There are smells, and then there are smells from hell.
You know the odors we’re talking about – the meatpacker in the middle of nowhere, the sewage plant down the road.
Or the powerful, some even say painful, scents from the hot sauce factory next door.
That’s right, we’re looking at you, Sriracha hot sauce, grinder of chilies and maker of popular flavorings and, yes, as a byproduct, generator of a scent that refuses to die, a Zombie for the nostrils.
As drama unfolds in Irwindale over Sriracha’s spiced-up fumes, we sniffed around some other places in Southern California where foul air has been known to erupt – some for decades, others in passing.
SUNSHINE CANYON LANDFILL
Imagine the smell of 12,100 tons of trash trucked daily to the ironically named Sunshine Canyon Landfill.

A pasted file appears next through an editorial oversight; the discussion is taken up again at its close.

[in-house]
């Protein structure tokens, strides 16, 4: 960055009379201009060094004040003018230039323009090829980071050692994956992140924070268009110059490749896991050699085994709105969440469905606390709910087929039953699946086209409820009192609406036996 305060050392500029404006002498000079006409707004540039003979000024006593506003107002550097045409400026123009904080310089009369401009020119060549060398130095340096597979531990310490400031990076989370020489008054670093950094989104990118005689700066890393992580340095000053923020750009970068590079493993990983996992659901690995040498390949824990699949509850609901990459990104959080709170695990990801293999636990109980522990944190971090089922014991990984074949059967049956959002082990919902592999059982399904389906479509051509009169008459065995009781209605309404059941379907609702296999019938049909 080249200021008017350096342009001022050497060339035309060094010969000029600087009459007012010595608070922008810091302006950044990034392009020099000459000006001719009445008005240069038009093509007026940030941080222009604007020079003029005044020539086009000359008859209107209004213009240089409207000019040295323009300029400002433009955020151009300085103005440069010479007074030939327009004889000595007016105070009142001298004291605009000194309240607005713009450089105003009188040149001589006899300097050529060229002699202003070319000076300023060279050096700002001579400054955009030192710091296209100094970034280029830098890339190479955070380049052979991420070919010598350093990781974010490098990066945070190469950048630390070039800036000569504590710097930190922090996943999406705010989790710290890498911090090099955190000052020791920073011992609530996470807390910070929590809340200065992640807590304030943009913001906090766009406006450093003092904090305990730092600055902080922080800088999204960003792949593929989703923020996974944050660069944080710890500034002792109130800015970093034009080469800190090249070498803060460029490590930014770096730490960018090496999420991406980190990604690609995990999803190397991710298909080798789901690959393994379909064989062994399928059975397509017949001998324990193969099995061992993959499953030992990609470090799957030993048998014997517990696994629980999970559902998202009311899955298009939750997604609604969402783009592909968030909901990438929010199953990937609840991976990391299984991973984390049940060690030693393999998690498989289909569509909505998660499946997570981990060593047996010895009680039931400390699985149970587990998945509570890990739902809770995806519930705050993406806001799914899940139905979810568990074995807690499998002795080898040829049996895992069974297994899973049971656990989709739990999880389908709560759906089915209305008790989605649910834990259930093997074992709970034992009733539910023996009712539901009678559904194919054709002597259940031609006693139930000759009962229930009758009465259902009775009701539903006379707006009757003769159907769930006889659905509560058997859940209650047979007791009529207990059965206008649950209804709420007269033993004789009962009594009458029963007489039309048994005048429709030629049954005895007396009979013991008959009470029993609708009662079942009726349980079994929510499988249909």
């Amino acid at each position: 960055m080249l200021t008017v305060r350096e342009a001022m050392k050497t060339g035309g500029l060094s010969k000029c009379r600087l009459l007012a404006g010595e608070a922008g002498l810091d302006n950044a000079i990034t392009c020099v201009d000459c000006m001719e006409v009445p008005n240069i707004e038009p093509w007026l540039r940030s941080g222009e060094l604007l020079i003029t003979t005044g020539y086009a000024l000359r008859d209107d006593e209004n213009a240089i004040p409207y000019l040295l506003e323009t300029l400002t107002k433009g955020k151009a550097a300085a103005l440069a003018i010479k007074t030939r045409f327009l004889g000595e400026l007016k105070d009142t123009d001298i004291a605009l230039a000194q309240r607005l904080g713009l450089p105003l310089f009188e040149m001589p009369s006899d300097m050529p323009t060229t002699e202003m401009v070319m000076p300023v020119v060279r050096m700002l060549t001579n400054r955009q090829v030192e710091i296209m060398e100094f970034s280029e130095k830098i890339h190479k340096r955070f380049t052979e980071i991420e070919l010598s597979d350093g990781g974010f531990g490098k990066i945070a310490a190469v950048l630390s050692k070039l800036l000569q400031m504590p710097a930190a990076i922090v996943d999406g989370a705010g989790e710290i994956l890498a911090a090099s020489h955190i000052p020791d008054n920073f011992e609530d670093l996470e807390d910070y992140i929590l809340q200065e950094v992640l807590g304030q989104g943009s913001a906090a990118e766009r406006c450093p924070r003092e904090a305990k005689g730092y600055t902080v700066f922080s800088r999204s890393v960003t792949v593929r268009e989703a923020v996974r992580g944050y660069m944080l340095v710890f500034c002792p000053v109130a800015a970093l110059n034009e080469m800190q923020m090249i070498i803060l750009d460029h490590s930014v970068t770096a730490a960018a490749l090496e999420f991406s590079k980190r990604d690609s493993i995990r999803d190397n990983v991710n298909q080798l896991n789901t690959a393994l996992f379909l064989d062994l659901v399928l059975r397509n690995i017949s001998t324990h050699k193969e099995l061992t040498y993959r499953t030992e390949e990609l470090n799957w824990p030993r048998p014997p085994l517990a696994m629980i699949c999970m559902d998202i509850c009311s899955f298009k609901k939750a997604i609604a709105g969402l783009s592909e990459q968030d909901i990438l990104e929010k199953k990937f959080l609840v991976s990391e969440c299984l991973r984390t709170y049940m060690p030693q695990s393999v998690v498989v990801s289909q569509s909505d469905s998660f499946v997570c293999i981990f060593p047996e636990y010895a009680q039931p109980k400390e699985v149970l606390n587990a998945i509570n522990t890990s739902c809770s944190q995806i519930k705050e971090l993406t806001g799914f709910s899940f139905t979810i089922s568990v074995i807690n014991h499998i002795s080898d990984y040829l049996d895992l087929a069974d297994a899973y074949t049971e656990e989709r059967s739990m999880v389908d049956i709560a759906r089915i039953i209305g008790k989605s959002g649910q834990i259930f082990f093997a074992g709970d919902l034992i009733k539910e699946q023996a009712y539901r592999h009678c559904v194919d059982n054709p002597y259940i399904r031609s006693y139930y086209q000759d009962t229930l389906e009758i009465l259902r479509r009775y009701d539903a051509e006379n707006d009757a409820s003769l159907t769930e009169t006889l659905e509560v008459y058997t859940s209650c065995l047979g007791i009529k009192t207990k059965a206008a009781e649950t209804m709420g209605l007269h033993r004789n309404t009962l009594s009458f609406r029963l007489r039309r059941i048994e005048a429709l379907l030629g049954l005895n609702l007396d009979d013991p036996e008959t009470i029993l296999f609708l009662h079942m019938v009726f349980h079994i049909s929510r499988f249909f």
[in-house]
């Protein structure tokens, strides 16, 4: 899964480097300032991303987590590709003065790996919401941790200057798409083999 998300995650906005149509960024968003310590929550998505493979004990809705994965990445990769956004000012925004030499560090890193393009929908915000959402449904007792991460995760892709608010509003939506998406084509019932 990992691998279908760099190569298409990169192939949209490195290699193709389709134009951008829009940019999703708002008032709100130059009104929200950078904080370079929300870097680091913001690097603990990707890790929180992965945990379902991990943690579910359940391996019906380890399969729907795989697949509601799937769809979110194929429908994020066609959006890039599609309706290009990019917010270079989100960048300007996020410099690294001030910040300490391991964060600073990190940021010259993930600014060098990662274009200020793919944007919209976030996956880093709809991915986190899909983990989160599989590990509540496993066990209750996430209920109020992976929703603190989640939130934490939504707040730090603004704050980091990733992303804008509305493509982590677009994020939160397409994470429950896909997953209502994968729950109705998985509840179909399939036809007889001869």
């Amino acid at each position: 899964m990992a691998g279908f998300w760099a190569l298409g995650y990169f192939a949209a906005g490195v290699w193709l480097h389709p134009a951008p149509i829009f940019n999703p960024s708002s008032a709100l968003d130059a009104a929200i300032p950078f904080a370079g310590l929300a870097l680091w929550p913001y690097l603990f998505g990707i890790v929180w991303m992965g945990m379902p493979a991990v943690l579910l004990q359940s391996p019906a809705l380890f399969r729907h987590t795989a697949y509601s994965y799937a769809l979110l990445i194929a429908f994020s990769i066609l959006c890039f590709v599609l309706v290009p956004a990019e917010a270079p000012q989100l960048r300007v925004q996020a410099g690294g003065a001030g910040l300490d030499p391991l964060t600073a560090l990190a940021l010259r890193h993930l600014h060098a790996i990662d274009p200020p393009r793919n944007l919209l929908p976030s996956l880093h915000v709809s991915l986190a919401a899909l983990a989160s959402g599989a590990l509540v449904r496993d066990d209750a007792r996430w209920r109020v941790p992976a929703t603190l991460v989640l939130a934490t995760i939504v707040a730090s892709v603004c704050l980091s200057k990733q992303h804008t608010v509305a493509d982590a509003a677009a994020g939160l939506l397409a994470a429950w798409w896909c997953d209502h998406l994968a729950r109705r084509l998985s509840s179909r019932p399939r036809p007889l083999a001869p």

Even after decades of trying to cut the impact on nearby residents, the San Fernando Valley operation still stinks.
Or so says Granada Hills homeowner Wayde Hunter, president of the North Valley Coalition of Concerned Citizens, a group once named “Dump the Dump.”
“It’s not like people are getting the occasional smells,” Hunter says of life near his least favorite landfill. “We’re under a constant bombardment.”
Sunshine has generated the most odor nuisance violations in the South Coast Air Quality Management District over the past five years, according to public records.
Still, Rep. Tony Cardenas, D-San Fernando Valley, extended an invitation to the Sriracha plant to relocate in his district.
It’s an idea Hunter waves off.
“Some of our residents have already called to complain to Cardenas, saying a stinking dump is enough.”